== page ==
By Debrah Totten
“You kick like a girl!” he hollered out after he tossed the ball on the ground. The soft twimp, twimp, twip of the ball bouncing, crescendoing closer as the rubber red sphere approached. I kicked it as hard as I could, the loud tunk echoing in my ears. The ball sailed up and into another boy's hands on the opposing team. Then he said that phrase that can seemingly hurt anyone. At first, I thought, “Well yeah. That’s because I am one,” before I started to ask myself what that truly meant. Did it mean I was bad? Could it signify that I couldn’t just do it like anyone else? This caused me to realize that the world isn’t fair. Which was fine, I could live with that. The problem was that my gender played a huge role in it. Young boys and girls are universally taught that doing something “like a girl” was not acceptable: It meant they did it in a “sissy” and “weak” manner. It meant that the boys were somehow more capable and “on top,” creating a sexist chain reaction that fuels into itself, not being broken unless we do something and hurting everyone along with it. It begins to bare its teeth, challenging anyone who would dare to change the narrative. I dare to tame the beast. I dare to break the chain. I dare to not be defined and marginalized because I “kick like a girl.”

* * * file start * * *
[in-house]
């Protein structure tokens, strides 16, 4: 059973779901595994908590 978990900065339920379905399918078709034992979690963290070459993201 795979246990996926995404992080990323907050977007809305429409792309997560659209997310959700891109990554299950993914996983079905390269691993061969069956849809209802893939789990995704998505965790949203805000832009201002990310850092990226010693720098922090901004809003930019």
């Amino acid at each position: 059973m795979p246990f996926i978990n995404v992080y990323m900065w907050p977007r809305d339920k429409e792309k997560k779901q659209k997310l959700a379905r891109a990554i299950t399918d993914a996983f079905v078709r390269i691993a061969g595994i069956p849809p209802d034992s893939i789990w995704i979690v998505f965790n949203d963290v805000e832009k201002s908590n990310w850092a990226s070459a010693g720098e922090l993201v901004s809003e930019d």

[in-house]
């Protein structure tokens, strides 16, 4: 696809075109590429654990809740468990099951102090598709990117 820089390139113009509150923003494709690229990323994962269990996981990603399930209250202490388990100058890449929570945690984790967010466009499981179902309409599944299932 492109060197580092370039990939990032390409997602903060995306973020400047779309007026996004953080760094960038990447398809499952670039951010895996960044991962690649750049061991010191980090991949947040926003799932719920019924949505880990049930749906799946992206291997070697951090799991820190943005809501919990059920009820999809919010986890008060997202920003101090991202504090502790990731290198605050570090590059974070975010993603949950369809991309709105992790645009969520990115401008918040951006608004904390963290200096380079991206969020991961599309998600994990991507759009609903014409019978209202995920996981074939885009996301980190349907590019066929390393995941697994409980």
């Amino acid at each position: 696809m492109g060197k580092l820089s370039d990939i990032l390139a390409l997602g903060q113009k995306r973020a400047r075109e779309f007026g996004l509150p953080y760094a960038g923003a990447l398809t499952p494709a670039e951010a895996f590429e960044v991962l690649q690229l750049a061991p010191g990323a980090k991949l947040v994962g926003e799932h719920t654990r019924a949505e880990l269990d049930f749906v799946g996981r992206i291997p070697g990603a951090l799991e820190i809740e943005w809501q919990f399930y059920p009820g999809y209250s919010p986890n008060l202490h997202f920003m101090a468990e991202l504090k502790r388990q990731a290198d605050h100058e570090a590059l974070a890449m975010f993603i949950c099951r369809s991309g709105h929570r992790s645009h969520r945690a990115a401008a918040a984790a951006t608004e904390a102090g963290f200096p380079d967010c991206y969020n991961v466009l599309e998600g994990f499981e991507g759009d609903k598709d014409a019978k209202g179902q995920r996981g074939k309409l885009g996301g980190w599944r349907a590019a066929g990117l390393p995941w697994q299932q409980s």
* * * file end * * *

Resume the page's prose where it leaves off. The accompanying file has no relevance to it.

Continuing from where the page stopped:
By Kerstin Randolph
November 2019 Submission of the Month!